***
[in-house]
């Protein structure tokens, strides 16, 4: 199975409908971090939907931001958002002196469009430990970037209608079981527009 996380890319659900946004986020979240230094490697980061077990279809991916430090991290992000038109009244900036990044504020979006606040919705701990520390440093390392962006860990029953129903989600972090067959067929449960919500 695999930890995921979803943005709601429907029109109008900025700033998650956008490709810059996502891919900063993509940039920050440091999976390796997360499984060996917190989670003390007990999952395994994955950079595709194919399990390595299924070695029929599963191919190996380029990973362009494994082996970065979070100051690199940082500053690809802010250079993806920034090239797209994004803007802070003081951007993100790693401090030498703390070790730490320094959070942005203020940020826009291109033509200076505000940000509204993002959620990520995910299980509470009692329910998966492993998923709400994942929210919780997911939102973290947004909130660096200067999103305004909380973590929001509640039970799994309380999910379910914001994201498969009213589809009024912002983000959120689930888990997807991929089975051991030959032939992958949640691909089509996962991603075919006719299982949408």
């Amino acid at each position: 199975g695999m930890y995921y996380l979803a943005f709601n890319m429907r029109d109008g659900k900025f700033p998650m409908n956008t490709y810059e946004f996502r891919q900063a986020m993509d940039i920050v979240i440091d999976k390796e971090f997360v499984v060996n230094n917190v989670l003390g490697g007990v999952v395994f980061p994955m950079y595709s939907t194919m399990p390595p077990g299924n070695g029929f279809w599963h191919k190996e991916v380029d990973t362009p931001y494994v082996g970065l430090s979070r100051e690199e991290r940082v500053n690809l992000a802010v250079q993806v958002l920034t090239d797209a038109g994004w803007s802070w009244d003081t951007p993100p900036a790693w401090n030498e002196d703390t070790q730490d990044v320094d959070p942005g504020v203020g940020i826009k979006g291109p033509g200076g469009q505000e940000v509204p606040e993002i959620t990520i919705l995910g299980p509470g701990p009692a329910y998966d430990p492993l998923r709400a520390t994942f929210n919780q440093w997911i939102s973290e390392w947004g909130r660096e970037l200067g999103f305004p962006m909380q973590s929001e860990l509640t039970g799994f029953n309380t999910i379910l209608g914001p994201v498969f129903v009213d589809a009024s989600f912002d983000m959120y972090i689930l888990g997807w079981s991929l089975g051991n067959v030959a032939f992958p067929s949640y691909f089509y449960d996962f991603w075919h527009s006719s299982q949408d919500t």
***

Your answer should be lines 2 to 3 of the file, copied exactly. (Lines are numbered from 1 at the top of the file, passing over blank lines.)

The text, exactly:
């Protein structure tokens, strides 16, 4: 199975409908971090939907931001958002002196469009430990970037209608079981527009 996380890319659900946004986020979240230094490697980061077990279809991916430090991290992000038109009244900036990044504020979006606040919705701990520390440093390392962006860990029953129903989600972090067959067929449960919500 695999930890995921979803943005709601429907029109109008900025700033998650956008490709810059996502891919900063993509940039920050440091999976390796997360499984060996917190989670003390007990999952395994994955950079595709194919399990390595299924070695029929599963191919190996380029990973362009494994082996970065979070100051690199940082500053690809802010250079993806920034090239797209994004803007802070003081951007993100790693401090030498703390070790730490320094959070942005203020940020826009291109033509200076505000940000509204993002959620990520995910299980509470009692329910998966492993998923709400994942929210919780997911939102973290947004909130660096200067999103305004909380973590929001509640039970799994309380999910379910914001994201498969009213589809009024912002983000959120689930888990997807991929089975051991030959032939992958949640691909089509996962991603075919006719299982949408």
């Amino acid at each position: 199975g695999m930890y995921y996380l979803a943005f709601n890319m429907r029109d109008g659900k900025f700033p998650m409908n956008t490709y810059e946004f996502r891919q900063a986020m993509d940039i920050v979240i440091d999976k390796e971090f997360v499984v060996n230094n917190v989670l003390g490697g007990v999952v395994f980061p994955m950079y595709s939907t194919m399990p390595p077990g299924n070695g029929f279809w599963h191919k190996e991916v380029d990973t362009p931001y494994v082996g970065l430090s979070r100051e690199e991290r940082v500053n690809l992000a802010v250079q993806v958002l920034t090239d797209a038109g994004w803007s802070w009244d003081t951007p993100p900036a790693w401090n030498e002196d703390t070790q730490d990044v320094d959070p942005g504020v203020g940020i826009k979006g291109p033509g200076g469009q505000e940000v509204p606040e993002i959620t990520i919705l995910g299980p509470g701990p009692a329910y998966d430990p492993l998923r709400a520390t994942f929210n919780q440093w997911i939102s973290e390392w947004g909130r660096e970037l200067g999103f305004p962006m909380q973590s929001e860990l509640t039970g799994f029953n309380t999910i379910l209608g914001p994201v498969f129903v009213d589809a009024s989600f912002d983000m959120y972090i689930l888990g997807w079981s991929l089975g051991n067959v030959a032939f992958p067929s949640y691909f089509y449960d996962f991603w075919h527009s006719s299982q949408d919500t």